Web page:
Figure 4

OR for the association between IL-8-251A > T polymorphism and the risk of gastric precancerous lesions (allelic model).

Publication bias

Begger’s funnel plot and Egger’s linear regression test were performed to assess the publication bias of included studies. The shapes of the funnel plots seemed symmetrical in the allele comparison model (P = 0.484) (Figure 5). Egger’s test also did not show any significantly statistical evidence of publication bias under the allele comparison model (P =0.05), which indicated low risk of publication bias in this meta-analysis.
Figure 5

Begger’s funnel plot of the meta-analysis of IL-8-251A > T polymorphism with gastric carcinogenesis under allele model. Each point represents a separate study for the indicated association. Log[OR], natural logarithm of OR. Horizontal line, mean magnitude of the effect. Note: Funnel plot with pseudo 95% confidence limits was used.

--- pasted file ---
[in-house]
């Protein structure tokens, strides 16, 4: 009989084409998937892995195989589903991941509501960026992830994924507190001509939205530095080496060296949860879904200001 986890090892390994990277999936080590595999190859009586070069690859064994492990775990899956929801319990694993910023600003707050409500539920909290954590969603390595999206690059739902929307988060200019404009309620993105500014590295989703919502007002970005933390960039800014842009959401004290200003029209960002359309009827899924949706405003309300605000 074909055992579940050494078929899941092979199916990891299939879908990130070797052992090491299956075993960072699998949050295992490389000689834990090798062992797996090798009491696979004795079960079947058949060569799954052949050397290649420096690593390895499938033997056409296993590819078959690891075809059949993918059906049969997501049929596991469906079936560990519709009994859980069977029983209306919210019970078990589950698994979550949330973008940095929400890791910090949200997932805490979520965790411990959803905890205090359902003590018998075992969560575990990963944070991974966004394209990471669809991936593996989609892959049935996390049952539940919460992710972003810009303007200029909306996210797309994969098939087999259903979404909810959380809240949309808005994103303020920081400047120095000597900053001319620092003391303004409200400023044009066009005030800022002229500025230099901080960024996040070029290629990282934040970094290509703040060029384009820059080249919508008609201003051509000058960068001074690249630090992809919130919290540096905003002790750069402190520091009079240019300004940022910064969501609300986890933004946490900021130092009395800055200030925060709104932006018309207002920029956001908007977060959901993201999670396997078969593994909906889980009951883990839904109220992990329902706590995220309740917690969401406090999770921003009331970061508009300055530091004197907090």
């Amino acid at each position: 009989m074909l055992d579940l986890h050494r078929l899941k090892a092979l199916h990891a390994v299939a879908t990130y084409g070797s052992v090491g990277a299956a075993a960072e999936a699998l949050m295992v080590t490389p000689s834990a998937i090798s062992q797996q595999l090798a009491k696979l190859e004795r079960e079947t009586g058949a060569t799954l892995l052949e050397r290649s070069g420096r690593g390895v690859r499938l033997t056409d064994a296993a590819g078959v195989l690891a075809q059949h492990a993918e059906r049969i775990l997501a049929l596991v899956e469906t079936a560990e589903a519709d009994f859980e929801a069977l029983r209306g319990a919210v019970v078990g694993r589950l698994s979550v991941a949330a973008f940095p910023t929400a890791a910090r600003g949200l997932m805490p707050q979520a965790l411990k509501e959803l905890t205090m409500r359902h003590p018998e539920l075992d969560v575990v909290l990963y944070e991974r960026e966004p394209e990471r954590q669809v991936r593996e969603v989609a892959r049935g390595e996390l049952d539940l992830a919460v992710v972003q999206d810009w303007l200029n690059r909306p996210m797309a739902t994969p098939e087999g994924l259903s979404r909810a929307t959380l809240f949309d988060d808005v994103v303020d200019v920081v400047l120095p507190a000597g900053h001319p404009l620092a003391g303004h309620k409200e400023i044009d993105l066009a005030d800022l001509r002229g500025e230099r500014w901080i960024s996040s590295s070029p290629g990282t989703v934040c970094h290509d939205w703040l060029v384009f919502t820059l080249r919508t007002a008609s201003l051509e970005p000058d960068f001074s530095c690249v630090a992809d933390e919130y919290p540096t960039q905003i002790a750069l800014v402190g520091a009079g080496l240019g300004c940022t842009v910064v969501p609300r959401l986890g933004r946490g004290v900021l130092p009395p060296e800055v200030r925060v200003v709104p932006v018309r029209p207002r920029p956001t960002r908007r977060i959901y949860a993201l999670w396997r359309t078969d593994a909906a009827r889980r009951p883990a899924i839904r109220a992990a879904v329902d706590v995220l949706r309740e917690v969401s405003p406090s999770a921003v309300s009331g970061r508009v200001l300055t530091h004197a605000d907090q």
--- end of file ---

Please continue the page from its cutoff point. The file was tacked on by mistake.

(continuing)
Discussion

The pathogenesis of gastric carcinogenesis involves environmental factors, molecular signaling pathways, and host genetic factors [40]. The role of cytokine gene polymorphisms is currently a hot topic in gastric cancer research. Genome-wide association studies have identified several genetic loci associated with susceptibility to gastric carcinogenesis. Recently, a growing number of studies have suggested that SNPs of IL-8 251 allele, which is located at the promoter sequence of the IL-8 gene, might be associated with gastric tumorigenesis [41]. However, the results are contradictory. Hence, it is worth performing a meta-analysis of all eligible studies to investigate more precise estimation of this specific association.